Although it is well known as a major player in the global oil and gas industry, it is Algeria’s mining sector that is now in the spotlight, with the country expected to benefit from recent legislative and regulatory changes, as well as increasing government backing. Mining has long been considered an important basis for industrial development and is a vital part of various national plans and strategies. As part of a broader effort to diversify the economy away from reliance on hydrocarbons, Algeria is now tapping into its vast mineral resources and setting up joint ventures with international mining companies to explore and exploit the country’s mineral reserves.
GEOLOGY: The largest country in Africa, Algeria varies geologically, and there are four main areas that can be distinguished from north to south: the Tell Atlas (or Tell), made up of reliefs and littoral plains; the High Plateaus (commonly referred to by their French name, Haut Plateaux); the Sahara Atlas, constituting a long succession of reliefs stretching from the north-east to the south-west and beyond into Morocco and Tunisia; and the Sahara Desert, made of large stretches of dunes and stony plains that contain most of the country’s hydrocarbons resources. Tectonically, Algeria can be divided into two major areas which are separated by the South Atlas fault.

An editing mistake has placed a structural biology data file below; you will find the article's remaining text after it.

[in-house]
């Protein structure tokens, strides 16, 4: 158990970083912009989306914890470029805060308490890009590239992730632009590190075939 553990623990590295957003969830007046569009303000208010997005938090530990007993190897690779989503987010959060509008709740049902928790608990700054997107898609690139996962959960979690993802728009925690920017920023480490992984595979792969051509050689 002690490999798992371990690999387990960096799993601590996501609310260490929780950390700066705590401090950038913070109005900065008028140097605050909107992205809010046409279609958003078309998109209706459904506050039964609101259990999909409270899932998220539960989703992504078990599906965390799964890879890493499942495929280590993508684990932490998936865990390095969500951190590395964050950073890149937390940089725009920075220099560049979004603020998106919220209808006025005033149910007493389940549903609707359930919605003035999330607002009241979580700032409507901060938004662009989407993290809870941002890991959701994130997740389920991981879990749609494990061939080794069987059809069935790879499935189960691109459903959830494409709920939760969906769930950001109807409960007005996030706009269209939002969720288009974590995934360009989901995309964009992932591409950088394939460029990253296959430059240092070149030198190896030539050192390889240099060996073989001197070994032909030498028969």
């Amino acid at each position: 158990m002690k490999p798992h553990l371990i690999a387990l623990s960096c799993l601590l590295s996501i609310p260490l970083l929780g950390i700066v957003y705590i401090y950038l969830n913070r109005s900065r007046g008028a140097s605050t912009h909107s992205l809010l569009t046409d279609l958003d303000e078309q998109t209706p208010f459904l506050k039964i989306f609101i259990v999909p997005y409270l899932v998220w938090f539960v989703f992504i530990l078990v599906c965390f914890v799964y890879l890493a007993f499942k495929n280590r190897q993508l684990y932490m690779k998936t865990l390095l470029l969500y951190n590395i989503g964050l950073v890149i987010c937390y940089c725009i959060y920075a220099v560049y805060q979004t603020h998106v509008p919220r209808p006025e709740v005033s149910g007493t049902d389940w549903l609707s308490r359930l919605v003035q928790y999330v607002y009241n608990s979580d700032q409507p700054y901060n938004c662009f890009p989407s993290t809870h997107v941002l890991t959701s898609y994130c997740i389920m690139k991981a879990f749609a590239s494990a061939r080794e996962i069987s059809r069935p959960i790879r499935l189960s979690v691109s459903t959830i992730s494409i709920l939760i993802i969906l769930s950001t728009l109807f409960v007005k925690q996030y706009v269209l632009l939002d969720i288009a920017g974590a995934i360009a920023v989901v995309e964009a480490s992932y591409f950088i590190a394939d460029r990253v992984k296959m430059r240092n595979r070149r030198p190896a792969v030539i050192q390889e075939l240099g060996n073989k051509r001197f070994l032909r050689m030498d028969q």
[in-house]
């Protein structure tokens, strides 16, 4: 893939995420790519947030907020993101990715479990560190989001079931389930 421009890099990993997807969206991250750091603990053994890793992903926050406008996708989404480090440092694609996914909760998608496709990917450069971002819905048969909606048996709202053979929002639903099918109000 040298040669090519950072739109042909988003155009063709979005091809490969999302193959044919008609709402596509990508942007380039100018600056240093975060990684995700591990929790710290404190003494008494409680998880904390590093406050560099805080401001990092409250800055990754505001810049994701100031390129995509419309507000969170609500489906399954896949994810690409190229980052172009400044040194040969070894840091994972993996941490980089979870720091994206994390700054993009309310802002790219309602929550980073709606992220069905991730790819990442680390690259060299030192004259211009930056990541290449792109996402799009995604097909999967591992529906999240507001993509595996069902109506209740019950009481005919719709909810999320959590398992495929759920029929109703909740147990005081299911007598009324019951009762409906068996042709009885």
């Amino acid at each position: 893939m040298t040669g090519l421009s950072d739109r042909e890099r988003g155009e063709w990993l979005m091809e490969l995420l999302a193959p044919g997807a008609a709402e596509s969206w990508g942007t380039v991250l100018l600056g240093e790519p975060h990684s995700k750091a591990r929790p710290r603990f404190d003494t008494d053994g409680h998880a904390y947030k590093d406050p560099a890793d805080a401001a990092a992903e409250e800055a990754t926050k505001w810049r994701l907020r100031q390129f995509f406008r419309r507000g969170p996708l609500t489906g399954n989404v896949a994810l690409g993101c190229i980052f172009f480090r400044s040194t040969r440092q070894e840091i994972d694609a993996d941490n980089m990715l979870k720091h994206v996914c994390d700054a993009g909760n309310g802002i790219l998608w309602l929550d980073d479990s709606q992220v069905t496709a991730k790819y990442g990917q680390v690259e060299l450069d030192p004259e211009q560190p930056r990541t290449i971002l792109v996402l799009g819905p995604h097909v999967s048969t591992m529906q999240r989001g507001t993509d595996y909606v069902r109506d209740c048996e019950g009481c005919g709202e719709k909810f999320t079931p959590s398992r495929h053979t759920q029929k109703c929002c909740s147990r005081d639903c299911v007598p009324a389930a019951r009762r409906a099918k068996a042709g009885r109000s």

UNTAPPED RESOURCES: The country has huge resources of minerals that so far have been largely unexplored. According to the minister of energy and mines, Youcef Yousfi, Algeria is “a mining country with a huge but under-developed mineral potential”.
Algeria has proven deposits of valuable minerals such as gold, zinc, copper, lead, uranium and phosphates, as well as some gemstones, including diamonds. For the past few years it has also produced barite, bentonite, diatomite, dolomite, gold, gypsum, iron ore, limestone, nitrogen fertiliser, phosphate rock, salt and silver, among others. Additional research will need to be carried out, however, as little is yet known about the depletion levels of these minerals.
Most of the mining deposits are located in remote areas of the country with limited access and infrastructure. That said, the country’s proximity to Europe, which is already its most important mining export market, suggests there is significant potential should the appropriate infrastructure be put in place. In addition, the sector also benefits from Algeria’s low labour costs and the government’s willing to assist foreign firms interested in investing in the sector.
The mining sector’s contribution to Algeria’s GDP has declined steadily over the past few years. In 2010, the most recent year for which data was available, mining and quarrying (which includes oil and gas) contributed 37.1% to GDP, compared with 48.5% in 2006, according to African Development Bank’s “African Economic Outlook 2012, Algeria”.
COORDINATION: The various state-owned mining companies have been brought together under one conglomerate to facilitate sector development. Manadjim El Djazaïr (Manal) was created by a government decree in 2011, replacing GSP Somines, and was given initial capital of AD5bn (€48m) to coordinate and guide the activities of the five main Algerian mining companies: Entreprise Nationale du Fer et du Phosphate (FERPHOS), Entreprise d’Exploitation des Mines d’Or (ENOR), Entreprise Nationale de Sel (Enasel), Entreprise Nationale du Marbre (Enamarbre) and Entreprise Nationale des Granulats (ENG).